Persistent Link:
http://hdl.handle.net/10150/290650
Title:
The culture and technology of glass in Renaissance Venice
Author:
McCray, William Patrick
Issue Date:
1996
Publisher:
The University of Arizona.
Rights:
Copyright © is held by the author. Digital access to this material is made possible by the University Libraries, University of Arizona. Further transmission, reproduction or presentation (such as public display or performance) of protected items is prohibited except with permission of the author.
Abstract:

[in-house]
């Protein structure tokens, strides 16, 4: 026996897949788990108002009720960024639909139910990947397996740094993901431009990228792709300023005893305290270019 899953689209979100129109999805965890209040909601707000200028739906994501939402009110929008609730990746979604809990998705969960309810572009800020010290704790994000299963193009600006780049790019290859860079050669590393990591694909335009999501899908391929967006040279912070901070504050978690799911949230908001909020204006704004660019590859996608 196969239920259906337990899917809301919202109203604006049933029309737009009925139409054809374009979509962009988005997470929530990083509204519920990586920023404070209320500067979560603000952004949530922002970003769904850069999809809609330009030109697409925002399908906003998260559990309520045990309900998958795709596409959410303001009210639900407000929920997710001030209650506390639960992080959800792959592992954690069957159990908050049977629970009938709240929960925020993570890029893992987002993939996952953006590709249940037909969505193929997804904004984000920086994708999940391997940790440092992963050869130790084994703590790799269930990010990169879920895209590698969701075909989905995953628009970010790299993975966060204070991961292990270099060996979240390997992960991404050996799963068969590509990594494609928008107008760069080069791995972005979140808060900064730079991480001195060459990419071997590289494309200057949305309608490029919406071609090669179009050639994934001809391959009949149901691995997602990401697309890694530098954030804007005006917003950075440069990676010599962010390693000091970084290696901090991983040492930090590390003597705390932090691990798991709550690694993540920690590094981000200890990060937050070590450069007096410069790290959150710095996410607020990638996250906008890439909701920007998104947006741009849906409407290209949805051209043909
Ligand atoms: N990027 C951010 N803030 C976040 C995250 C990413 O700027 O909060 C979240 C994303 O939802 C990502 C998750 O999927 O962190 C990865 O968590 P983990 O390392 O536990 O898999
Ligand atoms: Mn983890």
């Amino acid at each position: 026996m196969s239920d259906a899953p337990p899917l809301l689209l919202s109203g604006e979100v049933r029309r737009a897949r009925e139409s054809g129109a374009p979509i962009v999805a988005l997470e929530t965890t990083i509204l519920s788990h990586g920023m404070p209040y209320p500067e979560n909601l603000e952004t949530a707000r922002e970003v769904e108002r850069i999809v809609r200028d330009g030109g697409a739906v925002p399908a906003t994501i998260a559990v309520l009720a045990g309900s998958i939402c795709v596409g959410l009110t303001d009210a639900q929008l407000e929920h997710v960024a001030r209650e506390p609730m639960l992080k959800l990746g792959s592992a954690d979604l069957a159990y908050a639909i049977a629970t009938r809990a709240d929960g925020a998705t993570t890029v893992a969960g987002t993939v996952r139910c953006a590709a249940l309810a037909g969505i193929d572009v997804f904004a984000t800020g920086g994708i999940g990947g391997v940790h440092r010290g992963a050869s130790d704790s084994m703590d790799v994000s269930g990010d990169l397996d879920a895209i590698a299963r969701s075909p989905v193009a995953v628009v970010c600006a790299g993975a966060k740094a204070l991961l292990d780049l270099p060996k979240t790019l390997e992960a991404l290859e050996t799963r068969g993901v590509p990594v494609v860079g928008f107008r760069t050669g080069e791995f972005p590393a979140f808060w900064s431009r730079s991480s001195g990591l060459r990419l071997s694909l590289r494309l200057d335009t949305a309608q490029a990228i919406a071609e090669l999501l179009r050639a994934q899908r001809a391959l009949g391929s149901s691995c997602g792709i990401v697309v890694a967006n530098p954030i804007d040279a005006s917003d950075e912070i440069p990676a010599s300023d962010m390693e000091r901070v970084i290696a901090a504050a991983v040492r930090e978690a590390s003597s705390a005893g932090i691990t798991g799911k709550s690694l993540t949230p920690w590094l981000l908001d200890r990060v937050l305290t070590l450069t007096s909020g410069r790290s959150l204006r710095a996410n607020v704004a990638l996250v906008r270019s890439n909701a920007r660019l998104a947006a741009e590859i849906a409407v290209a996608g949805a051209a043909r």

Venetian glass, especially that of the Renaissance, has been admired for centuries due to its quality workmanship and overall visual appeal. In addition, a certain mystique surrounds the glassmakers of Venice and their products. This dissertation research undertakes a comprehensive view of the culture and technology of Renaissance Venetian glass and glassmaking. Particular attention is paid to luxury vessel glass, especially those made of the "colorless" material typically referred to as cristallo. This segment of the industry is seen as the primary locus of substantial technological change. The primary question examined in this work is the nature of this technological change, specifically that observed in the Renaissance Venetian glass industry circa 1450-1550. After providing an appropriate social and economic context, a discussion of Venice's glass industry in the pre-Renaissance is given. Industry and guild trends and conditions which would be influential in later centuries are identified. In addition, the sudden expansion of Venice's glass production in the mid-15th century is described as a self-catalyzed phenomenon in response to prevailing cultural and economic conditions. Demand is identified as a necessary precursor to the production of luxury glass. Building on this concept, activities and behaviors relevant to demand, production, and distribution of Venetian glass are examined in depth. The interaction between the Renaissance consumer and producer is treated along with the position of Venice's glass industry in the overall culture and economy of the city. It is concluded that the technological changes observed in Venice's Renaissance luxury glass industry arose primarily out of perceived consumer demand. Social and economic circumstances particular to Renaissance Italy created an environment in which a technological development such as cristallo glass could take place. The success of the industry in the 15th and 16th centuries can be found in the fruitful interplay between consumers and producers, the manner in which the industry was organized, coupled with the skill of the Venetian glassmakers to make and work new glass compositions into a variety of desired objects.